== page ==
|Ordinary people helping to survey Mandai mangroves|
as part of the Mega Marine Survey
What can we learn from Mandai mangroves? Lots!
From the abstract: Vital for their diverse ecosystem services, Southeast Asian mangroves are the most biodiverse in the world and are critically threatened, yet they remain woefully understudied. A notable exception is Mandai mangrove in Northwest Singapore, a hotspot of research for decades, with an intensive contemporary research agenda. It provides not only a baseline of mangrove research for the region, but exemplifies the threats facing mangroves across Southeast Asia: changing sediments and currents, insect pests, genetic disconnection from other mangrove patches, land reclamation, and future sea level rise. Many of these threats are unique to mangrove ecosystems, but associated data gaps prohibit informed mangrove conservation across the region. Mandai mangrove is one of Southeast Asia’s few mangrove sites with the baseline and contemporary research capable of elucidating these broad threats to the region’s mangrove systems.
pdf, 1.84 MB] Also on the wild shores of singapore blog.
Giant clams in Singapore and how to save them
From the abstract: This review presents the history of giant clams (S.F. Tridacninae) in Singapore as derived from artifacts, primary and grey literature, museum collections, and anecdotal evidence. Archaeological finds from the 14th century include giant clam valves of at least two species: Tridacna crocea (Lamarck, 1819) and T. squamosa (Lamarck, 1819). An 1847 publication lists T. gigas (Linnaeus, 1758) in Singapore, a species that is absent from later inventories. Hippopus hippopus (Linnaeus, 1758) and T. maxima (Röding, 1798) also used to be found on the reefs surrounding Singapore’s Southern Islands, bringing the total number of recorded species to five. Early literature describes how inhabitants of 19th century Singapore relied heavily on fishing and collection of shells for food and trade and that this activity was already impacting clam stocks. Exploitation was probably the main cause of giant clam decline until the 1960s when intense coastal development became an additional contributor. Contemporary surveys of 29 reef sites show very low densities of T. crocea and T. squamosa and a complete absence of H. hippopus, T. gigas, and T. maxima. Very little research was conducted on giant clams in Singapore until 1998 when a mariculture project was initiated. This was succeeded by a programme of basic research that produced papers on mariculture, behaviour, shell morphology, reproduction, and conservation; here we present an outline of some of the more important findings. Finally, we discuss conservation strategies designed to ensure that giant clams will not disappear from Singapore’s reefs altogether.
pdf, 1.07 MB]. Also on the wild shores of singapore blog.
Coral spawning in Singapore!
From the abstract: The gametogenic cycle of Platygyra pini was investigated at three sites around Singapore’s southern islands from Mar.2001 to Apr.2002. Equatorial locations, such as Singapore, typically experience moderate annual environmental variation. This has lead to the suggestion that the amplitude of environmental variation at the equator is insufficient to provide reliable cues to synchronise reproduction in marine invertebrates. However, distinct and predictable seasonal patterns of sea surface temperature and rainfall occur in Singapore as a result of the Southeast Asian Monsoon system. Platygyra pini had a seasonal pattern of gametogenesis, with maturation of gametes and spawning occurring predominantly in April. A second, smaller peak in reproductive activity occurred in November suggesting that some colonies also spawn at this time. The major spawning for this species followed a period of rising sea surface temperatures and occurred after the period of heaviest rainfall. While a correlation between environmental fluctuations and spawning timing is not proof of a causal link, these data do indicate that the amplitude of change in environmental parameters such as temperature in Singapore is sufficient to provide a seasonal cue for reproduction and spawning synchrony.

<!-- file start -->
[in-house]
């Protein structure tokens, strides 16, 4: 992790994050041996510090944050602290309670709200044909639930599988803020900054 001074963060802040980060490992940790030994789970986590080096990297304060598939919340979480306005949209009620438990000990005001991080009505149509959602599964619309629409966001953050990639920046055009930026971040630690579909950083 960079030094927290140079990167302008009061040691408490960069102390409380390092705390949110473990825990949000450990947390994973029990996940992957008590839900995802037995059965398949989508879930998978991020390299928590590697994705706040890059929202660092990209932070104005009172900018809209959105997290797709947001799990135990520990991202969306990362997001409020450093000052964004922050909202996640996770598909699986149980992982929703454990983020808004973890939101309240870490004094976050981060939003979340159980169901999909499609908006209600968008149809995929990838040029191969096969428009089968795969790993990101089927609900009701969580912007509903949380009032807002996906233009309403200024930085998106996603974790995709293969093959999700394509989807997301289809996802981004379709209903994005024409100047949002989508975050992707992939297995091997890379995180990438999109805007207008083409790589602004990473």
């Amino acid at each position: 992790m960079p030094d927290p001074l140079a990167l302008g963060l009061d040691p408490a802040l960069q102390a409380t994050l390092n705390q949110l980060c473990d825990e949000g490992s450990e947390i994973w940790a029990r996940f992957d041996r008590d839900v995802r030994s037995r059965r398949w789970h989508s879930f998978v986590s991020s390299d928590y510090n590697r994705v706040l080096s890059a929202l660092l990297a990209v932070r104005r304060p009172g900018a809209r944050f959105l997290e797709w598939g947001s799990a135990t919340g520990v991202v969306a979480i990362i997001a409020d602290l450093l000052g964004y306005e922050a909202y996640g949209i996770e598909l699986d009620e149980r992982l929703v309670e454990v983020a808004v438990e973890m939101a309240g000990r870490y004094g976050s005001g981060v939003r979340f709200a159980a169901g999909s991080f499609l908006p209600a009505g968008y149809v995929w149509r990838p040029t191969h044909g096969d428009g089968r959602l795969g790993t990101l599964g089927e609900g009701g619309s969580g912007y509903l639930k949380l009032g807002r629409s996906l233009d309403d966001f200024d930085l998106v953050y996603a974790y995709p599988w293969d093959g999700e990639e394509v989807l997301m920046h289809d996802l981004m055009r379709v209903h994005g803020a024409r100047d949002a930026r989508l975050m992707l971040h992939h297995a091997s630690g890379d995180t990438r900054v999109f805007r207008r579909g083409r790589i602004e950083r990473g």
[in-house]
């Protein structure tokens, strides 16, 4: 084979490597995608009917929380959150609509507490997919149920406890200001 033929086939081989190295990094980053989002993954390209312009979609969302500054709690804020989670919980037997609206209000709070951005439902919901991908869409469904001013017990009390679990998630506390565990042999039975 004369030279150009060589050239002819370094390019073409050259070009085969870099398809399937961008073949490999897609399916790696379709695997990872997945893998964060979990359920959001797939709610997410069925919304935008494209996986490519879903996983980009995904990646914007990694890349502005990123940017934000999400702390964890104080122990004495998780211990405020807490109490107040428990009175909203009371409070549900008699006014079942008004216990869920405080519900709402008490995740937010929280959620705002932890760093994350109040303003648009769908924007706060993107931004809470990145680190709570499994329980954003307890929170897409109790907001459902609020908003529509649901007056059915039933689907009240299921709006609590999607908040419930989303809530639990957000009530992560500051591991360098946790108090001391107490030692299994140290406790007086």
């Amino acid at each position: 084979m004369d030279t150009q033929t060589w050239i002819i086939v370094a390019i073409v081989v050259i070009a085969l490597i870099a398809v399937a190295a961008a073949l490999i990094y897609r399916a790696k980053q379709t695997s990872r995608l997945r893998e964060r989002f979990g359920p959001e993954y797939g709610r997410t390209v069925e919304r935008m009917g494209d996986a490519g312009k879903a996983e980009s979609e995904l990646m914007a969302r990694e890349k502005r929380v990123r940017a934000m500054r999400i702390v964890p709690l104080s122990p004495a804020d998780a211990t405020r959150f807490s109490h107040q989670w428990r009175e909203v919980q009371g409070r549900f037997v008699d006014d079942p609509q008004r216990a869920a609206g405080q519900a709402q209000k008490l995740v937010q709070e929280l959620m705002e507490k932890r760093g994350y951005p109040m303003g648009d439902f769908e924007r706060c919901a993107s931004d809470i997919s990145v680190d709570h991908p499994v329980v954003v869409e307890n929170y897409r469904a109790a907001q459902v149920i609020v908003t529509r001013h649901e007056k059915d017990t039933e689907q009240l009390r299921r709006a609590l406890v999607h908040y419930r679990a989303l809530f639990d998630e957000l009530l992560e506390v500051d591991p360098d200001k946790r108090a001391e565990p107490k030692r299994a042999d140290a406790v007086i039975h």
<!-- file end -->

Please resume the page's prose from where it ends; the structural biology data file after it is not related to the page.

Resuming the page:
Read more in Reproductive seasonality of the reef building coral Platygyra pini on Singapore’s reefs. James R. Guest, L. M. Chou and Beverly Goh. [pdf, 6.40 MB].
How many stonefishes are found on Sentosa? And does culling venomous fishes work?
From the abstract: The effectiveness of culling as a method for population control has received much controversy over the last few decades. A five year study investigating the effectiveness of removing venomous fishes along beaches of a popular resort island to provide improved public safety found that six venomous fish families contributed to 44.6% of total fish abundance, and that siganids and plotosids were the most abundant among venomous fishes. Though no strong correlations were found between venomous fish captures and envenomation occurrences, there appeared to be a significant decrease in venomous fish abundances during the fifth and last year of sampling which coincided with decreased envenomation events. It is suggested that the increasing visitorship over the last five years plays an important factor on incidences and that continued surveys will yield greater insight into the effectiveness of this method.
Read more in Controlled culling of venomous marine ﬁshes along Sentosa island beaches: A case study of public safety management in the marine environment of Singapore. Jeffrey T. B. Kwik. [pdf, 523 KB]
This is just a selection of the many papers found in the latest issue of the Raffles Bulletin of Zoology which is a Special Memorial Issue Navjot S. Sodhi (1962–2011)